Pfizer follow-on baby milk ads banned by ASA
By Ben Hall, campaignlive.co.uk, Wednesday, 19 September 2012 08:30AM
Pfizer has fallen foul of the Advertising Standards Authority (ASA) over a campaign promoting its SMA Follow-on Milk, after the regulator deemed the ads misleading.
The poster, national and regional press campaign attracted 64 complaints, including challenges from Unicef, the Royal College of Paediatrics and Child Health and Baby Milk Action.
Three press ads and three poster ads each featured a real mother and baby.
For example, one execution said: "What's the best milk after Emma's?"
Each ad carried the SMA logo, a pack shot of its Follow-on Milk, a bubble containing the text: "6+ months", and a footnote stating: "Important Notice: SMA Follow-on Milk is for babies over six months and is not intended to replace breastfeeding. It should only be used as part of a varied weaning diet".
The ads also attributed to each of the mothers the claim that "the best milk after hers is SMA Follow-on Milk".
Complainants objected to the ads on the following counts – that they misleadingly implied that follow-on milk was the best alternative to breast milk and superior to other brands; that breastfeeding should stop at six months, and that the ads did not sufficiently distinguish between infant formula and follow-on formula, and could undermine breastfeeding.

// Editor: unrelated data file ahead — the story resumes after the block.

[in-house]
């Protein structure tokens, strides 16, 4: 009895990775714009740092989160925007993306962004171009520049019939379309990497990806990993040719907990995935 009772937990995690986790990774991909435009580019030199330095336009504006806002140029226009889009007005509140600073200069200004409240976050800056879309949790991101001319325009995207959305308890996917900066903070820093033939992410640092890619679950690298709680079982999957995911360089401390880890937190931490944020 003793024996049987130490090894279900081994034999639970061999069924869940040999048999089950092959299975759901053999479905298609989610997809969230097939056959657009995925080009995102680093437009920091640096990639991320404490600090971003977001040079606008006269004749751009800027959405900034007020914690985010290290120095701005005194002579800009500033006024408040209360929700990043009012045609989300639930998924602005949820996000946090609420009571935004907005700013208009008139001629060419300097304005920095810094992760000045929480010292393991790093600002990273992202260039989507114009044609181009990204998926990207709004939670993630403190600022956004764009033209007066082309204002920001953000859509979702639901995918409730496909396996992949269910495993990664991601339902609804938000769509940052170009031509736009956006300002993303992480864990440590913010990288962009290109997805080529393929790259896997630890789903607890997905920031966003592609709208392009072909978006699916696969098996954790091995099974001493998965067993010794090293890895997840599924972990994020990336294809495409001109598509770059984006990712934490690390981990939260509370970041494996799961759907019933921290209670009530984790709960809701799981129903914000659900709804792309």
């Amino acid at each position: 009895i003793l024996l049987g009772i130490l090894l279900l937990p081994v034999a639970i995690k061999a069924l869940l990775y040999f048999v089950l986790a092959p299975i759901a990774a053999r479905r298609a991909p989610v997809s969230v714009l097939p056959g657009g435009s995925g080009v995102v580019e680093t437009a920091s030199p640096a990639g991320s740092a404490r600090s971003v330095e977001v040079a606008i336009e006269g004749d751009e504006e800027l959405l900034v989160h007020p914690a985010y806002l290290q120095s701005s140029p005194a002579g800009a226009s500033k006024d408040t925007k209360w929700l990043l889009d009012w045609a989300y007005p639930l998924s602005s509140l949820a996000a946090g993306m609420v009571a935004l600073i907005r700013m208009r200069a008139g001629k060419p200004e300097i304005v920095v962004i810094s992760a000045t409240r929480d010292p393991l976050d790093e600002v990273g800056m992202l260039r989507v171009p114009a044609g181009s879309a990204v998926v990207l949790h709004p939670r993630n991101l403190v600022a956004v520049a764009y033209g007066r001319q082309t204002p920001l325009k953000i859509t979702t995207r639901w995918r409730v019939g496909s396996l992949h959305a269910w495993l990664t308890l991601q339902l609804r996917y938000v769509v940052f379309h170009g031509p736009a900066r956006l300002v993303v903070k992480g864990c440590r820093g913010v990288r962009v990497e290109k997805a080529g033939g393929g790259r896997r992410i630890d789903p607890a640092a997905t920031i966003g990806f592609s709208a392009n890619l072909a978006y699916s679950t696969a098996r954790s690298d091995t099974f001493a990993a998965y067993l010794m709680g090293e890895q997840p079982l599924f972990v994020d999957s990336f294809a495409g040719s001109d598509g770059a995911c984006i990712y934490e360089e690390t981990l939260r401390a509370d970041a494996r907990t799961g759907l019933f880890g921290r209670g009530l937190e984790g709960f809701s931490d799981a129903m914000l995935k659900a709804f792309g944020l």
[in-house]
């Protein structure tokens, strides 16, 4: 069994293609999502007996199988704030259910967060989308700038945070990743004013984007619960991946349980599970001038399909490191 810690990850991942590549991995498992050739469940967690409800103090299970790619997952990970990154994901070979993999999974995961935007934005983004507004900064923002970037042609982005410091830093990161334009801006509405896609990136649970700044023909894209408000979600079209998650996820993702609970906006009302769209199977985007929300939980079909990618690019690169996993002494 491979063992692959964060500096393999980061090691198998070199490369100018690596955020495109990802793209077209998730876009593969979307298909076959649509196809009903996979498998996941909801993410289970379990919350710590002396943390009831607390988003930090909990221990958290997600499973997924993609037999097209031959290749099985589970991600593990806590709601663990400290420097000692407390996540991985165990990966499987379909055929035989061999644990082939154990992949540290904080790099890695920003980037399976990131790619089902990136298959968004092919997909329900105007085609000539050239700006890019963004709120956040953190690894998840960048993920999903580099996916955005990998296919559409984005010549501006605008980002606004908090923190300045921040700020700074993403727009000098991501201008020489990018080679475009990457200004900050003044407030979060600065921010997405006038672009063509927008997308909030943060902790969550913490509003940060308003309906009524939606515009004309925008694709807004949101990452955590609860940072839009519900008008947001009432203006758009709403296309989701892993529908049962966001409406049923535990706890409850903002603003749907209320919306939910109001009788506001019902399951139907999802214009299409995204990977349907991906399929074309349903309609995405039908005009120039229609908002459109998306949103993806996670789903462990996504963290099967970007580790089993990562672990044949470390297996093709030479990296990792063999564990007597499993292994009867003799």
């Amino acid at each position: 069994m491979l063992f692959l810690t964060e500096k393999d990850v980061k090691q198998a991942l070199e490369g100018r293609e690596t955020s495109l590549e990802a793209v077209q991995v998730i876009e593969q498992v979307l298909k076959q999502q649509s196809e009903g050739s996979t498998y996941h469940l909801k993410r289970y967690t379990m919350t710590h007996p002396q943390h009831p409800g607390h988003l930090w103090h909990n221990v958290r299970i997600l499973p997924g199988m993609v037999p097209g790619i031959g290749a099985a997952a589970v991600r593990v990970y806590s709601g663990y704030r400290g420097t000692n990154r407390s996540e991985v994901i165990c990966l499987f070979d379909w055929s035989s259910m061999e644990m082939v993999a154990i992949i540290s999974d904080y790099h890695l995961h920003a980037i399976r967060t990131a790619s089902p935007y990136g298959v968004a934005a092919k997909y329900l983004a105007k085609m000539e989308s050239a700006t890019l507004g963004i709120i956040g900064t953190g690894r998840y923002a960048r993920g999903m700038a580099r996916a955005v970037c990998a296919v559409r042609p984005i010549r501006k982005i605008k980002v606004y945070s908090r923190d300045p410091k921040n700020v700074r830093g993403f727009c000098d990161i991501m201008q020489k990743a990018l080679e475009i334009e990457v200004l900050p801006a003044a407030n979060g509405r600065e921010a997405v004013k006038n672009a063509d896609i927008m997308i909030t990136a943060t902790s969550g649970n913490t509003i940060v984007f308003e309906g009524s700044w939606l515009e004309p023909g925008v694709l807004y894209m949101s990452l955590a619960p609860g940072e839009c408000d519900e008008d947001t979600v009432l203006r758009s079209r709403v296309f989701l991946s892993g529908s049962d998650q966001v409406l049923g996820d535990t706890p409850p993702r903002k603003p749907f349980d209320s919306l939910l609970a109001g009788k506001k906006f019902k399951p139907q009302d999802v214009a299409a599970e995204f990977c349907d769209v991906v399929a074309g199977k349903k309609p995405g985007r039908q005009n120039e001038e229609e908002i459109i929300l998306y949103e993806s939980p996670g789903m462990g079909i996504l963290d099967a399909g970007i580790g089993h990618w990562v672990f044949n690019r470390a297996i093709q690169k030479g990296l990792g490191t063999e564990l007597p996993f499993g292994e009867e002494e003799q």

Pfizer said it did not claim that SMA was the best alternative to breast milk or that it was superior to other brands, arguing that the ads asked an open question about which follow-on milk the mothers featured thought was best, adding that they were real people.
The ASA did not agree with Pfizer’s assertion that the mothers' claims in the ads were real testimonials, nor that consumers would infer that they were in response to an "open question".
It said that claims that the product was the best alternative to breast milk once breastfeeding had stopped, or that it was superior to other brands, were unsubstantiated by suitable evidence. The ASA concluded that the ads were misleading on those grounds.
On the other counts, the complaints were not upheld.
The ASA ruled that the ads must not appear in their current form again.
This article was first published on campaignlive.co.uk
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